BOSTON -- Speaking at the annual meeting of theMassachusetts Biotechnology Council (MBC) on Wednesday, CarlFeldbaum, president-elect of the new biotechnology tradeassociation, said of the Clinton administration, "They want tolove us, but we have to show them how to love us."
Feldbaum, who will head the Biotechnology IndustryOrganization, was called upon to pinch-hit for Vice President AlGore's domestic policy adviser, Greg Simon, who canceled.
"The Clinton administration seems to love the term'biotechnology,' " said Feldbaum. "We're not sure they knowexactly what it is. ... You don't want them to give us a big bearhug, crack a few ribs and puncture a lung.
"We have tried to get our message across at every level of theWhite House. That for our industry, if the administration put acap on the introductory price of innovative drugs, that wouldjust cut us off at the knees as far as investment wasconcerned," he said.
"I'm confident they do not want to take us out," Feldbaum said."They recognize that this is one of America's great youngindustries. The high-techies among the new crew feel verystrongly about biotech, and we're doing everything we can atevery level to hammer our message across."
Part of the biotechnology industry's strategy in delivering thatmessage has been to distance itself from the pharmaceuticalindustry.
"We have not emphasized commonality with the largepharmaceutical companies." Feldbaum said. "We have notbashed them; we have just attempted to present a new voiceand a new face of young innovative companies, most of whichdo not have products on the market, do not get revenues fromproduct sales, rely on investment, are big job creators.
"As far as the past is concerned," he said, "if the administrationwants to point fingers, or raise prices and throw percentages atus, frankly, we won't stand there and get shot."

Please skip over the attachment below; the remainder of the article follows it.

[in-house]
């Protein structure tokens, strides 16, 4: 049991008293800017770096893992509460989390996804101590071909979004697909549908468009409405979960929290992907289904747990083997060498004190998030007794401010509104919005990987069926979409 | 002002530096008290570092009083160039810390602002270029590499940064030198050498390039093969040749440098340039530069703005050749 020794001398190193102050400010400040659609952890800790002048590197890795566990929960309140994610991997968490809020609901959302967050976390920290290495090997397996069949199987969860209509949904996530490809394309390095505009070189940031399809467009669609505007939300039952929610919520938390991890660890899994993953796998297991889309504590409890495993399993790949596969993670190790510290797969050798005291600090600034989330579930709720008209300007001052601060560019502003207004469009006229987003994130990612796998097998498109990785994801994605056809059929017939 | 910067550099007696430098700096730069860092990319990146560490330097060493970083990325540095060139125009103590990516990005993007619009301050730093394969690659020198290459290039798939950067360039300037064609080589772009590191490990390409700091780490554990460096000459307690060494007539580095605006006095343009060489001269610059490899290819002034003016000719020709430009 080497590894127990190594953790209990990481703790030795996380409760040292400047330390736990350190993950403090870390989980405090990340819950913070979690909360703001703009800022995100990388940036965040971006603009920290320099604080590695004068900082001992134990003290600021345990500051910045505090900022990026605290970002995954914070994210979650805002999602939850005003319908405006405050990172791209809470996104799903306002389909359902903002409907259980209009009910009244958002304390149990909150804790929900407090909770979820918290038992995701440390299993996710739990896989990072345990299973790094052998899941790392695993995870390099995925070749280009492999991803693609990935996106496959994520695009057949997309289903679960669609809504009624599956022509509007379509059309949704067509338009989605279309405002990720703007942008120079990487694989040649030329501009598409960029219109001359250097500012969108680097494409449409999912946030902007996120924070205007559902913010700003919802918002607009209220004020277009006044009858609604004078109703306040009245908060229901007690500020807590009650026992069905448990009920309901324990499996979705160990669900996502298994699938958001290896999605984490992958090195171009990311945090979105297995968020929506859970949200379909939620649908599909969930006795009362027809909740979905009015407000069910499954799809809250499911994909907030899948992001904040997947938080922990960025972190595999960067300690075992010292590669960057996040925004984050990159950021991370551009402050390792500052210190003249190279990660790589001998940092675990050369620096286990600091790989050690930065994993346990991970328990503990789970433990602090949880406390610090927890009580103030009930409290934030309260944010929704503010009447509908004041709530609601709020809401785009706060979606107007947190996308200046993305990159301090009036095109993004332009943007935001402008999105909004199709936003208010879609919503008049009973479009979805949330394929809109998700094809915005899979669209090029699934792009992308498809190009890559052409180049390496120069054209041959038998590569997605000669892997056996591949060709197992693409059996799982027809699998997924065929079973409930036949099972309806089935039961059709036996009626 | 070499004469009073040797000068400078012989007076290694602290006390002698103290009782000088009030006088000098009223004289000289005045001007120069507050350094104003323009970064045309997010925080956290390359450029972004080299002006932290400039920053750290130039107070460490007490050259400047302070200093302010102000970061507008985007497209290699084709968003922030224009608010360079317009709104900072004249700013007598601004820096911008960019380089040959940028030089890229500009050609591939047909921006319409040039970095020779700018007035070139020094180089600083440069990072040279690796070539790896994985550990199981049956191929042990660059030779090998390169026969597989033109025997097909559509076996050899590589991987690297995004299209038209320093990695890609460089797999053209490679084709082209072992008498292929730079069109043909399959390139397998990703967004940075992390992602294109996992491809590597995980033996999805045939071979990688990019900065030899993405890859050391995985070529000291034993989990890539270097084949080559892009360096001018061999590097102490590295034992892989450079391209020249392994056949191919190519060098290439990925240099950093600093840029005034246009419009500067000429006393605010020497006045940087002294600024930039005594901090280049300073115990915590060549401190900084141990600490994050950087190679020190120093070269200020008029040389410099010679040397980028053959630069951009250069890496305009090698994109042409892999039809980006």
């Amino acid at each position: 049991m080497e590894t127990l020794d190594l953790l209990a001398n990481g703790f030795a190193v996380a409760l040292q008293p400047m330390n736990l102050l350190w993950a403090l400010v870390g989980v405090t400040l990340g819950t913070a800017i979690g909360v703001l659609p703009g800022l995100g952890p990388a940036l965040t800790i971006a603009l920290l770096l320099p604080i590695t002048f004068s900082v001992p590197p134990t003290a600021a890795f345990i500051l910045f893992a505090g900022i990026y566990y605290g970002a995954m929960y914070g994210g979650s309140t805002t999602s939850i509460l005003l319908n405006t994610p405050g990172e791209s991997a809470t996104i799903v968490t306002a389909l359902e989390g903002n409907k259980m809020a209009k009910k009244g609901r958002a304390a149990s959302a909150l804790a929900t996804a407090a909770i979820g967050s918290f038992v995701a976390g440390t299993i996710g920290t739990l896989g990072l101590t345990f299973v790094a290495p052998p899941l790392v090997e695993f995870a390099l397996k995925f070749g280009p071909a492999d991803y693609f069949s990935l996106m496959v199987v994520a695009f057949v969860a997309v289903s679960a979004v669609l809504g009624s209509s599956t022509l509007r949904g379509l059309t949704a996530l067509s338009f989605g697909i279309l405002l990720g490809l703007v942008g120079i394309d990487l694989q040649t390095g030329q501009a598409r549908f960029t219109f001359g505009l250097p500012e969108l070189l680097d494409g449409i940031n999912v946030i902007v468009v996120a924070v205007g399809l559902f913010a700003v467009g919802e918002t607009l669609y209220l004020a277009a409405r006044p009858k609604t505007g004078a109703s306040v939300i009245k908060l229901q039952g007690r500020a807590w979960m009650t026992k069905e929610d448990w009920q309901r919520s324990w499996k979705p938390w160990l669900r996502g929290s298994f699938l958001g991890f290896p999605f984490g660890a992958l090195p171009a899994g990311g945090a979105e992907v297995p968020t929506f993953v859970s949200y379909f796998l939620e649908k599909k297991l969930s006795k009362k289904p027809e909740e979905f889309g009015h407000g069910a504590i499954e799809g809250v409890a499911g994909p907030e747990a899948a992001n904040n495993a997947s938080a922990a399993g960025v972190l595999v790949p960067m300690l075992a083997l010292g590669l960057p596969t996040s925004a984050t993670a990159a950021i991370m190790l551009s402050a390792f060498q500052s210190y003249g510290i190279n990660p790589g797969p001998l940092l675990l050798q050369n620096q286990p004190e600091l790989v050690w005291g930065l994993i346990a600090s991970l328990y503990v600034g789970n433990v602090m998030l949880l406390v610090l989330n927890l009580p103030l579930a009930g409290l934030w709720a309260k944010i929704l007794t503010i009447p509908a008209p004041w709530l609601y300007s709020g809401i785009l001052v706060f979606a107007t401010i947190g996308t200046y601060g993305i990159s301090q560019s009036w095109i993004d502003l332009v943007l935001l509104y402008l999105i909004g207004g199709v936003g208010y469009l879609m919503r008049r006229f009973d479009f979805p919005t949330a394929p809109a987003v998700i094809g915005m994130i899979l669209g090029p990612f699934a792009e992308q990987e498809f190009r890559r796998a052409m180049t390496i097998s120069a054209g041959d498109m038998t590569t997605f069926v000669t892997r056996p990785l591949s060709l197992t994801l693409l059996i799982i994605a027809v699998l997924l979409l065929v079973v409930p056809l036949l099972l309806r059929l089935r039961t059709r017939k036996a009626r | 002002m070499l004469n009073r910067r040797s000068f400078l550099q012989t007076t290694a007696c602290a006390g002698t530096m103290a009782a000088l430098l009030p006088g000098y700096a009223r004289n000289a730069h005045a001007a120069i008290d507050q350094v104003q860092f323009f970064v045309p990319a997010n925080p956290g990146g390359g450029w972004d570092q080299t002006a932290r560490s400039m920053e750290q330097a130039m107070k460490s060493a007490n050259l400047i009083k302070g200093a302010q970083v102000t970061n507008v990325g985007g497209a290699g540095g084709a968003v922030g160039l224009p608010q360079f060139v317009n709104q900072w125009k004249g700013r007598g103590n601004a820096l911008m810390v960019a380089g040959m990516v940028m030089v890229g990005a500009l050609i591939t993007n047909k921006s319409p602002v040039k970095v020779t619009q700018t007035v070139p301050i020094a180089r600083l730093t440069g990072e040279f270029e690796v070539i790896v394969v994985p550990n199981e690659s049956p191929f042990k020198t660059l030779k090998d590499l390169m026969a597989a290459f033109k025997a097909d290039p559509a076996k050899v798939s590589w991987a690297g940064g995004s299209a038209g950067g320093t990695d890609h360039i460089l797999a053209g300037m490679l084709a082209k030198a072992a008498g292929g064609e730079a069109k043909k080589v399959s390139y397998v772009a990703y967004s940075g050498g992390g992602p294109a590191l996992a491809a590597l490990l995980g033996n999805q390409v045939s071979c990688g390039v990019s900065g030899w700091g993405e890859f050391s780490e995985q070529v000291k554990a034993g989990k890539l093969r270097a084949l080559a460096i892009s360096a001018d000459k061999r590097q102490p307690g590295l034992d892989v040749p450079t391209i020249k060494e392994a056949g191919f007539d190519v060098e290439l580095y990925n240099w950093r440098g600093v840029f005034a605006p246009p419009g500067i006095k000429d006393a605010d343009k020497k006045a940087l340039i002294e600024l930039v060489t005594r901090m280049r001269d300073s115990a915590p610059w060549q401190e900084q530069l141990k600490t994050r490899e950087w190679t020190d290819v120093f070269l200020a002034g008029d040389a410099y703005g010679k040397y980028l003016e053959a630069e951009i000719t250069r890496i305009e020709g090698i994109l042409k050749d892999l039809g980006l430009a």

Mark Skaletsky of Alkermes Inc. of Cambridge, Mass., an MBCofficer, agreed with Feldbaum. He said that he and GeorgeRathmann, chief executive officer of Icos; Kirk Raab, presidentand CEO of Genentech Inc.; and Gabriel Schmergel, presidentand CEO of Genetics Institute Inc., met with a cluster of thehealth care reform group about a month ago.
"This cluster that was reviewing the issue with us is not veryknowledgeable about biotechnology," Skaletsky said. "And thereputation that the big pharmaceutical companies have on theHill in Washington is terrible. So I think we owe it to ourselvesto distance ourselves from that reputation.
"The key message that we brought there was that introductoryprice controls on innovative drugs could destroy this industry,"Skaletsky said.
Henri Termeer, chief executive officer of Genzyme Corp. ofCambridge, demurred: "The sole reason why we have any rightto stand up and say we are (distinct from pharmaceuticalcompanies) is innovation. We wouldn't exist tomorrow if wedon't innovate. And innovation is where the criticism is towardthe large companies. Too much margin for too little innovation.
"We exist because the large pharmaceutical companies did nottake the risks," said Termeer, "and we are independentlydependent on individual investors seeking investment, becausenobody knows what will and won't work. One in 10 may work;nine will fail. And the one that does work must get the paybackto pay for the nine that failed. Otherwise, you're out ofbusiness."
-- David N. Leff Science Editor
(c) 1997 American Health Consultants. All rights reserved.